Q: What are the health benefits of eating salmon?

Salmon is a delicious and nutritious food.  At Loch Duart, we work hard to make sure that the fish we rear provide the optimum levels of Omega-3 for consumers. To achieve this, we include high levels of high quality, sustainable marine ingredients in the feed for our fish. As a result, our salmon are rich in nutritionally important essential Omega-3 fatty acids.

Loch Duart was fortunate to be asked to supply fresh salmon for research carried out by Glasgow University’s School of Medicine, Dentistry and Nursing.  The results of this research on heart health are hugely impressive.

“The changes in blood pressure and lipids alone with salmon intake predict around a 25% reduction in CHD risk based on the PROCAM risk calculator.”

Source: Lara, J.J., Economou, M., Wallace, A.M., Rumley, A., Lowe, G., Slater, C., Caslake, M., Sattar, N. and Lean, M.E.J. (2007) Benefits of salmon eating on traditional and novel vascular risk factors in young, non-obese healthy subjects.

Atherosclerosis, 193(1), pp. 213-221. (doi: 10.1016/j.atherosclerosis.2006.06.018)

 

Q: How is the feed for your salmon sustainable?

We are immensely proud of our activity in this area.  Our salmon are only given feed containing high levels of high quality marine ingredients, similar to the diet of wild salmon. The fish oil in our feed comes from fisheries that are certified to the International Fishmeal and Fish Oil Organisation Responsible Supply Standard – IFFO RS.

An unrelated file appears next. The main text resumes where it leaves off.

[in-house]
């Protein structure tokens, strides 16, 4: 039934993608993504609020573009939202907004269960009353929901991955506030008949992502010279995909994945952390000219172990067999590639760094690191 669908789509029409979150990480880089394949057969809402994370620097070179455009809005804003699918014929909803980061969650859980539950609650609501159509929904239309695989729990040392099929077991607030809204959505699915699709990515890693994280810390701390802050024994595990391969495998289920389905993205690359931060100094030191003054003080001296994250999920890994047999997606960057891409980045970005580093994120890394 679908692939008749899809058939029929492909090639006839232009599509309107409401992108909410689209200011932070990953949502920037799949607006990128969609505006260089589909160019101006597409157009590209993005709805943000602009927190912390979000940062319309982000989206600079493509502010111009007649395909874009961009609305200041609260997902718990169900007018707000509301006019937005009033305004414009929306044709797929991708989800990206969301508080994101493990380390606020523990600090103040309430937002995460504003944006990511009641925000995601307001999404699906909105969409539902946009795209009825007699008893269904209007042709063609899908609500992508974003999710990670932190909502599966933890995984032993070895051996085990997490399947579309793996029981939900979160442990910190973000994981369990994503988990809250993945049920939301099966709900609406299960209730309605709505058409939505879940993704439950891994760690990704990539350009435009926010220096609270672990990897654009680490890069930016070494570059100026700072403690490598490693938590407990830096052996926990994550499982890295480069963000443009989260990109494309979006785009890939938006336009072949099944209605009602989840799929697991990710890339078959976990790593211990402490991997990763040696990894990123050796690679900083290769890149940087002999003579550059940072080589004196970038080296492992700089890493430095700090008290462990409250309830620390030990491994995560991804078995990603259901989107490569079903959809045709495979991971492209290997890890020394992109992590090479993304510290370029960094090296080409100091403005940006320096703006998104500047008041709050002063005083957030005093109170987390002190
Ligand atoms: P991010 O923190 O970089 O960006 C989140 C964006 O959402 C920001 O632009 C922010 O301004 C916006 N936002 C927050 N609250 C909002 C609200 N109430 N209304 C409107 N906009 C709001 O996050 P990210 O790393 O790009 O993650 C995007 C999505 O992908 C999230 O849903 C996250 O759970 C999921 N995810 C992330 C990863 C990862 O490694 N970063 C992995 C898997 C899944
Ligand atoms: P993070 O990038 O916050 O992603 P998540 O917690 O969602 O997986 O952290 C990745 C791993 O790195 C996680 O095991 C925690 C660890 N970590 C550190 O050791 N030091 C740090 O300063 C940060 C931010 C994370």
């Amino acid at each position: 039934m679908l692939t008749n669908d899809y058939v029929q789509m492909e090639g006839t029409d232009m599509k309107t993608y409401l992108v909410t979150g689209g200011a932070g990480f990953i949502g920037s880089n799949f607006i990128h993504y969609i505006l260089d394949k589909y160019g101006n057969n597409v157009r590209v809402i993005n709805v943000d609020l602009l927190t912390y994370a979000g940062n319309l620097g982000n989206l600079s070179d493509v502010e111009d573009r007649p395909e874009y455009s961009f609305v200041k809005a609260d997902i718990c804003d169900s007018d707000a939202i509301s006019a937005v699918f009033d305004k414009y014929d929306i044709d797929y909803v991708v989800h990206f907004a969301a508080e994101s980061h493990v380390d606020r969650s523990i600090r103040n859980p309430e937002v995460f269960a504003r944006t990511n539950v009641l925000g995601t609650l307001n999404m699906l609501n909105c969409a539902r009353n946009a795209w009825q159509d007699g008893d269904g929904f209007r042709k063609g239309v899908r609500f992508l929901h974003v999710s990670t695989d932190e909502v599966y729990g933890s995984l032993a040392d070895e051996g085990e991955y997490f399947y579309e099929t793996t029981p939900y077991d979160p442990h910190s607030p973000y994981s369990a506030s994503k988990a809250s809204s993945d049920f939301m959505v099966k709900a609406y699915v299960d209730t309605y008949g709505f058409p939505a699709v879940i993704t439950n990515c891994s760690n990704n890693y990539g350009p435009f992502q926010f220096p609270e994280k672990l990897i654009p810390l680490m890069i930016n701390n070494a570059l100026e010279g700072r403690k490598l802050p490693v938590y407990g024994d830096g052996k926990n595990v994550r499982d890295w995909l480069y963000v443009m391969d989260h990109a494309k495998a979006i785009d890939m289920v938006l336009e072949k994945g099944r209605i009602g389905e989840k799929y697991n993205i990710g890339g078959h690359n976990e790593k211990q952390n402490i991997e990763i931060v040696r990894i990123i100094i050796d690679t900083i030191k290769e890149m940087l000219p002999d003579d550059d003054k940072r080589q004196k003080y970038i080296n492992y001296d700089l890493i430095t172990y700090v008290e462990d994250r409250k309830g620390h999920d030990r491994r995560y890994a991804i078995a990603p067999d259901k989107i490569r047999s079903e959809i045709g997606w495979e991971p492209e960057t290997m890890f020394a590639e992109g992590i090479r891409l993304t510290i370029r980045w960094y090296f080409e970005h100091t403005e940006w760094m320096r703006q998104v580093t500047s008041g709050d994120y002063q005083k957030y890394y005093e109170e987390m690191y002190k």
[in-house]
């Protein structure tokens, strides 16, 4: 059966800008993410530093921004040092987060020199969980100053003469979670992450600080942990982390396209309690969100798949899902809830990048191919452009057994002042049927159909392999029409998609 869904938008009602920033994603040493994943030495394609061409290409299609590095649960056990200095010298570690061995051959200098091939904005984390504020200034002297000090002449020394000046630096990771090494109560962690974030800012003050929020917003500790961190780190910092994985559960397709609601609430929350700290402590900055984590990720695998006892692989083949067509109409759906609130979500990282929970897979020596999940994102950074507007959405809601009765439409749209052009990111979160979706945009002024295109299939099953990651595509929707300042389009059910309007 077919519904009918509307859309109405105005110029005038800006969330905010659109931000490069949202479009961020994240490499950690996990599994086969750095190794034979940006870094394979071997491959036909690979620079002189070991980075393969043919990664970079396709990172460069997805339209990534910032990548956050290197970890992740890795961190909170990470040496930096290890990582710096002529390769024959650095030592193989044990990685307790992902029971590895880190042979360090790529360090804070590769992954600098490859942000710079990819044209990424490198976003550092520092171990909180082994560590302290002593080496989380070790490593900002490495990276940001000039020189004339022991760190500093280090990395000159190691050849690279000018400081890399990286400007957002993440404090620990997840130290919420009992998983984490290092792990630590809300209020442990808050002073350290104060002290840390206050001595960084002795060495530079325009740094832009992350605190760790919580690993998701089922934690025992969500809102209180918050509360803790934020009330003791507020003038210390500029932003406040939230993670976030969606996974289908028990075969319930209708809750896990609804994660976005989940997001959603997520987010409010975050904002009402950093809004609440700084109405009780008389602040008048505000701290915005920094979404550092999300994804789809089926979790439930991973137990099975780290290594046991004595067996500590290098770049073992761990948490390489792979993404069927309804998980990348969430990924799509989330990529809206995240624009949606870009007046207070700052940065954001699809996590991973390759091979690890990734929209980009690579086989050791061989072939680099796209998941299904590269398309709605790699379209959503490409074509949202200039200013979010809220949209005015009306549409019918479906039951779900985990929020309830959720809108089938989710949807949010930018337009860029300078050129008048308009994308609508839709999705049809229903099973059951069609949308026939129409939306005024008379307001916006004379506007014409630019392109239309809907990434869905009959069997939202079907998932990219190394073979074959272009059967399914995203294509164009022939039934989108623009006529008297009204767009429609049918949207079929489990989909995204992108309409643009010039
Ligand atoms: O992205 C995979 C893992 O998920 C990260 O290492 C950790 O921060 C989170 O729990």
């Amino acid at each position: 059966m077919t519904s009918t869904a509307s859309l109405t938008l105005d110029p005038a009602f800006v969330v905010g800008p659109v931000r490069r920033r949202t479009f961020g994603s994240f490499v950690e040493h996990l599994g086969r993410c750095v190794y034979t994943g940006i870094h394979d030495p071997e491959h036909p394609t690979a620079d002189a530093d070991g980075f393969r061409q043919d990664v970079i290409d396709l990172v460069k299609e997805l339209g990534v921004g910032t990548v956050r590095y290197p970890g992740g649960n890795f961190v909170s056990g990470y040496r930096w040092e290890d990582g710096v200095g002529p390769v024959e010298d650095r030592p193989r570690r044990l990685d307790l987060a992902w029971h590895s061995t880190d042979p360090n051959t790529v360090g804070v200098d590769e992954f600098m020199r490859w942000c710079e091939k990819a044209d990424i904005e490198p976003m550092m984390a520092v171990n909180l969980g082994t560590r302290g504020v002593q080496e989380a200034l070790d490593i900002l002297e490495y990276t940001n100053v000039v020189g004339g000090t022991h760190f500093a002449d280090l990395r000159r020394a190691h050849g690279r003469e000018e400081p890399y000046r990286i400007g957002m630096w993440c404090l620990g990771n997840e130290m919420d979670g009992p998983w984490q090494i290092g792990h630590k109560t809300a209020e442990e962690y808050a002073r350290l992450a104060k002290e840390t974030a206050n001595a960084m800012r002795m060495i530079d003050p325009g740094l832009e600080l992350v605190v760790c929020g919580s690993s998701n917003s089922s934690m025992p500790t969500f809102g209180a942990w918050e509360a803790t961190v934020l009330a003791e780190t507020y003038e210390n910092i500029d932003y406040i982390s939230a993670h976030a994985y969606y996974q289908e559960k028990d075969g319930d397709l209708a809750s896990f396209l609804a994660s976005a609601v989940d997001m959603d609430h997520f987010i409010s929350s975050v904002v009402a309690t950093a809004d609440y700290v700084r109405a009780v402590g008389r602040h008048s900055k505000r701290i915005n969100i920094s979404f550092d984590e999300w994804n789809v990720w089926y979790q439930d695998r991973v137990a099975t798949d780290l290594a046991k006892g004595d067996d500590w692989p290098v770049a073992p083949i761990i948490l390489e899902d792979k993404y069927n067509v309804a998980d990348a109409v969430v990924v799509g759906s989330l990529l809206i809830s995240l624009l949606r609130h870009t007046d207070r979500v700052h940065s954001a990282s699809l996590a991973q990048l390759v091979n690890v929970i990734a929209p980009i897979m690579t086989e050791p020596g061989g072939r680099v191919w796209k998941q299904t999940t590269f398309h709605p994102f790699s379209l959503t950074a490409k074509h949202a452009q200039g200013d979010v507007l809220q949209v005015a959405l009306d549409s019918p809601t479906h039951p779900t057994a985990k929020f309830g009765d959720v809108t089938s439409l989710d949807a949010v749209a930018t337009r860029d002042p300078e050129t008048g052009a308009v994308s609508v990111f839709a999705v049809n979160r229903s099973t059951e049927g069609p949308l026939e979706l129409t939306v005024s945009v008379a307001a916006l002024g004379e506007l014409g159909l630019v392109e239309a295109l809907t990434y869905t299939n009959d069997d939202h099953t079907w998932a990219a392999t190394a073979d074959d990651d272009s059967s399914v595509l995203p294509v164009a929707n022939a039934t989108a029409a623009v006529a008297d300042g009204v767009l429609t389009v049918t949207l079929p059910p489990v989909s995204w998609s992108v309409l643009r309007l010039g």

Please watch our short film if you would like to learn more:

Feed provenance film 

 

Q: Is salmon farming an efficient way of producing food?

Fish are naturally very effective convertors of food into flesh – they are cold blooded, so do not have to expend valuable energy maintaining a high body temperature; and their swimbladders mean they don’t have to use a lot of energy to move around.

Farming salmon is a very efficient and low impact way to produce high quality food, especially when compared with chicken, pork and beef. Salmon farming has a low carbon footprint and uses very little fresh water, so it is both an efficient and sustainable way of producing delicious, nutritious food.

Read more on the SSPO website about how Scottish salmon is a healthy and responsible source for protein:

A Food and Agriculture Organization of the United Nations Statistics Division 

 

Q: Does your salmon farm impact on wild salmon and sea trout?

Scientists have concluded that the widespread decline of wild Atlantic salmon and sea trout across England, Scotland and Wales and more widely across the North Atlantic ocean is multifactorial*. The factors involved include commercial fishing in the open oceans, predation by birds and seals and, most importantly, global climate change and the effects of this on sea surface temperature. A great many marine species, from invertebrates, to fish, to seabirds, to marine mammals are suffering as a result of global climate change.

The decline in wild salmon catches in Scotland started before official records began in 1952, and long before the first salmon farms were established. Nevertheless, we recognise the importance of protecting wild salmon stocks; and that Scotland’s water environment is shared by aquaculture and wild fisheries alike. In order to minimise any additional pressure on wild stocks, the salmon industry is strictly regulated to ensure low sea lice levels (sea lice are naturally occurring, and have been associated with wild salmon for millenia). In recent years, lice levels on Loch Duart farms have been exceptionally low.